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X-rays after bunion surgery predict risk of recurrence

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After surgery to repair a bunion deformity of the foot, X-rays taken immediately after the procedure can predict the risk that the bunion will return over time.

Bunions — also known by the medical name hallux valgus — are a bony deformity of the joint at the base of the big toe. They appear as a bump on the side of the foot, caused by misalignment of the big toe and the long bone (first metatarsal bone) connecting it to the ankle. When bunions cause significant pain and discomfort or interfere with walking, surgery can be performed to realign the bones.

However, for many patients, bunions gradually return after surgery. Previous studies have suggests recurrence rates of up to 25%.

South Korean investigators Dr Chul Hyun Park, of Yeungnam University Medical Center, and Dr Woo-Chun Lee, of Injie University Seoul Paik Hospital, wanted to find out whether measurements made on routine non-weight-bearing X-rays after surgery could predict the risk of recurrence in the months after the procedure.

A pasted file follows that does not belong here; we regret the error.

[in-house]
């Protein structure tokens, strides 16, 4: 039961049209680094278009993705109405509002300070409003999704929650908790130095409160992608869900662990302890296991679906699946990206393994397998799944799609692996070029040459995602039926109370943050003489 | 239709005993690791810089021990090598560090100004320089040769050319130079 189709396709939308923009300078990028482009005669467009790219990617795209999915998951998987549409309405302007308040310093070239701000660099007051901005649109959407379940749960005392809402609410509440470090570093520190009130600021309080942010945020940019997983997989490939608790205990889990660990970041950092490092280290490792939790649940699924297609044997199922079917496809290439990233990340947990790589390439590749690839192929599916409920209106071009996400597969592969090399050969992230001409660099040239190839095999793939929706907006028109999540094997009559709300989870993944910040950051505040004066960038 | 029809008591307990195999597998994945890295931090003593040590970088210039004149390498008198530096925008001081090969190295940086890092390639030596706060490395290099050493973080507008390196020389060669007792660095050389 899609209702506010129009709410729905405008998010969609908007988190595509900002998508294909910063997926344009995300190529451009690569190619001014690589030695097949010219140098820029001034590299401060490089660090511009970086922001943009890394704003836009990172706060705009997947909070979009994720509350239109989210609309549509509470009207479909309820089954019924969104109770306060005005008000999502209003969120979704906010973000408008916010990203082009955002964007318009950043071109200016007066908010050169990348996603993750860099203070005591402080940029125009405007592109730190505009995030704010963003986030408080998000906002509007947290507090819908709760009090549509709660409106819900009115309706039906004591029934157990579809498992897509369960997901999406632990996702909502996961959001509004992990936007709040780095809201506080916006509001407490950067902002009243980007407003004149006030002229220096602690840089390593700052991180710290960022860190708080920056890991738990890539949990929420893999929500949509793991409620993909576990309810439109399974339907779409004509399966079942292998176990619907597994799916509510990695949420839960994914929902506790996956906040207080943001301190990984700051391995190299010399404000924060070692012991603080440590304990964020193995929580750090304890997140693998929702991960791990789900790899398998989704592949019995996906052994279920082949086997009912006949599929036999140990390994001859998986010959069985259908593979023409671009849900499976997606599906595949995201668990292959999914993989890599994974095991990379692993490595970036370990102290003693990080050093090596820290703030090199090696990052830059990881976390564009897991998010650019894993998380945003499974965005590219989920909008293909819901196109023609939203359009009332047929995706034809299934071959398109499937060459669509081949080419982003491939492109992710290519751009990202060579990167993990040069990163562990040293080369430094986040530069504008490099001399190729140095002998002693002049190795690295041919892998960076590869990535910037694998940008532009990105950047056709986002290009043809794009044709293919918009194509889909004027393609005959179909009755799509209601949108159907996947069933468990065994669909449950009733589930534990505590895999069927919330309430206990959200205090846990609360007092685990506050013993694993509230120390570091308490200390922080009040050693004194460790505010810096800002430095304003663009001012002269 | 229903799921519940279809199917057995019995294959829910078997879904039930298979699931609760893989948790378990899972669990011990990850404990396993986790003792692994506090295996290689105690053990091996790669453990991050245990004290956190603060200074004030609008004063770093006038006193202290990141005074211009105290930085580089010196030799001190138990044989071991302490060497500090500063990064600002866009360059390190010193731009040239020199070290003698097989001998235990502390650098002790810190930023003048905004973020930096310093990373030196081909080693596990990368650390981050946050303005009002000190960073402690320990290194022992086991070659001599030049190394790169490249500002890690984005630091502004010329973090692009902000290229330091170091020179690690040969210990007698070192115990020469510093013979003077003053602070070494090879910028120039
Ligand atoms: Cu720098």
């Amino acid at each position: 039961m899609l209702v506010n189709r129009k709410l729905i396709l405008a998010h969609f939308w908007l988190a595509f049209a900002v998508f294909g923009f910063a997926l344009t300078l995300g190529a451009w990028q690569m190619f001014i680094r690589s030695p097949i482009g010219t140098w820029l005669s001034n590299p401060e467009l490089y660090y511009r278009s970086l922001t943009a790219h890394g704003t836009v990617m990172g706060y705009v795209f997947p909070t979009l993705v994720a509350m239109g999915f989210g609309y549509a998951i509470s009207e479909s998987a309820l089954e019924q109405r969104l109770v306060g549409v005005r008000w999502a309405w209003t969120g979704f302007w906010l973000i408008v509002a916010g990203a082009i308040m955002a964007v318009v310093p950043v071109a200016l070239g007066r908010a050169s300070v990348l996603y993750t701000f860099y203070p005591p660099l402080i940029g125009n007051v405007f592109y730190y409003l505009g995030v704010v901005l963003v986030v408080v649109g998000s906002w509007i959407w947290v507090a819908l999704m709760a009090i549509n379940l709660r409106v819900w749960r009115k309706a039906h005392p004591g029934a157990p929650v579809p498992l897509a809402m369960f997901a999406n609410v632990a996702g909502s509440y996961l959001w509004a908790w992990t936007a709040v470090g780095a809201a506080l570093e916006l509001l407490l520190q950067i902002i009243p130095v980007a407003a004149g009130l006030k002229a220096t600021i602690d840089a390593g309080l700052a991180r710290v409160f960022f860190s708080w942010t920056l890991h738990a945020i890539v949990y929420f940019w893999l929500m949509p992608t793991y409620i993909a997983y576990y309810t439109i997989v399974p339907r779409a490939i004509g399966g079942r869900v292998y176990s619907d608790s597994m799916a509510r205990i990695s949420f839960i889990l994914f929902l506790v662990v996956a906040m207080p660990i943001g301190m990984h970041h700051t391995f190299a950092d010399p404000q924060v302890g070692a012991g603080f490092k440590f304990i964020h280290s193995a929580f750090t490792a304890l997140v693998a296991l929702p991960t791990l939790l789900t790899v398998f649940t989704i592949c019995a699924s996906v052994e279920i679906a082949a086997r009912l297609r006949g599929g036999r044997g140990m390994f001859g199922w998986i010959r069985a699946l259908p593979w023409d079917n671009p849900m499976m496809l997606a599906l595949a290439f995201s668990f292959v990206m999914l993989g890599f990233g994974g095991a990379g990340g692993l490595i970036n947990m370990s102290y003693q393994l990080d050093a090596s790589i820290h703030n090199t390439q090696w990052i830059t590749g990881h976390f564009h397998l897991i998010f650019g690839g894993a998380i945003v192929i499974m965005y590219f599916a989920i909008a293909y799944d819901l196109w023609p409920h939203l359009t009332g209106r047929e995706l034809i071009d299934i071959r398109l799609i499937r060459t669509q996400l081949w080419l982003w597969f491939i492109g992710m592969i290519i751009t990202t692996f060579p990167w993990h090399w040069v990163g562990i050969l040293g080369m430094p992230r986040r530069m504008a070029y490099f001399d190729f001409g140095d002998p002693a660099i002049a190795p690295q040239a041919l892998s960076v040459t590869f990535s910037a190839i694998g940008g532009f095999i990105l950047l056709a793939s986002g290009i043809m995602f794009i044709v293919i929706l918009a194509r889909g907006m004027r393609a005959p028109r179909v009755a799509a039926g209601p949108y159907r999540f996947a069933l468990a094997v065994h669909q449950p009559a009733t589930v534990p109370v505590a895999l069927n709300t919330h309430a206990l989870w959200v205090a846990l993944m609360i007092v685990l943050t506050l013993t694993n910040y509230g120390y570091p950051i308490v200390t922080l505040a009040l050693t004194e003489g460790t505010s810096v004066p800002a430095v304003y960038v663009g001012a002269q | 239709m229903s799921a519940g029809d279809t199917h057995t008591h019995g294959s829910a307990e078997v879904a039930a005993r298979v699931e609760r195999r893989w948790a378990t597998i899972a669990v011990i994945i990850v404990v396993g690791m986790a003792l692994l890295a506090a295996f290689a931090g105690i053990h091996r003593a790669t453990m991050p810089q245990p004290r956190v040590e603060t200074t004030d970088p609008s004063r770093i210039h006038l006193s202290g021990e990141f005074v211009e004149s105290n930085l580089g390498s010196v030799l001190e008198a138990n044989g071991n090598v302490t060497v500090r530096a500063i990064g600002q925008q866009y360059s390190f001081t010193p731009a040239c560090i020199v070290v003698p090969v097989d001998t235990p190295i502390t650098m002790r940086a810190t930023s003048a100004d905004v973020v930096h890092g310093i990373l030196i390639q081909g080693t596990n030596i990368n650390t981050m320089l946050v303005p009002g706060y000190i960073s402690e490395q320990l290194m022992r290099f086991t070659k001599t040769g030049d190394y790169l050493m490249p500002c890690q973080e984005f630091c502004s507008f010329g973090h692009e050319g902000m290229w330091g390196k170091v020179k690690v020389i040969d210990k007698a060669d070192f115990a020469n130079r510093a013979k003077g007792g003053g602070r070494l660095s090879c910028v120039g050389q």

The study included 93 patients who had bunion surgery on a total of 117 feet.

The researchers analysed changes in the hallux valgus angle, the intermetatarsal angle and sesamoid position over time. From this, they determined the relative risks of recurrence.

At an average follow-up of two years, the bunion recurrence rate was 17%. Recurrence was defined as a hallux valgus angle (HVA) — the angle formed by the toe bone and first metatarsal bone — of 20 degrees or more.

Results showed that patients with larger preoperative and postoperative HVAs were at higher risk of recurrence. Bunions were 28 times more likely to recur when the postoperative HVA was eight degrees or larger than when the HVA was less than eight degrees. The HVA continued to widen over time in patients with recurrent bunions, but stabilised at six months in those without recurrence.

Other factors associated with increased recurrence risk included severe bunions with a preoperative HVA of 40 degrees or larger and the position of a pair of small bones (sesamoids) under the joint on postoperative X-rays.

If future studies confirm their results, the researchers believe that X-rays taken during surgery might help develop guidelines for “satisfactory correction” of bunions — in particular, ensuring that surgery corrects the HVA to eight degrees or less.

The findings have been published in the Journal of Bone & Joint Surgery.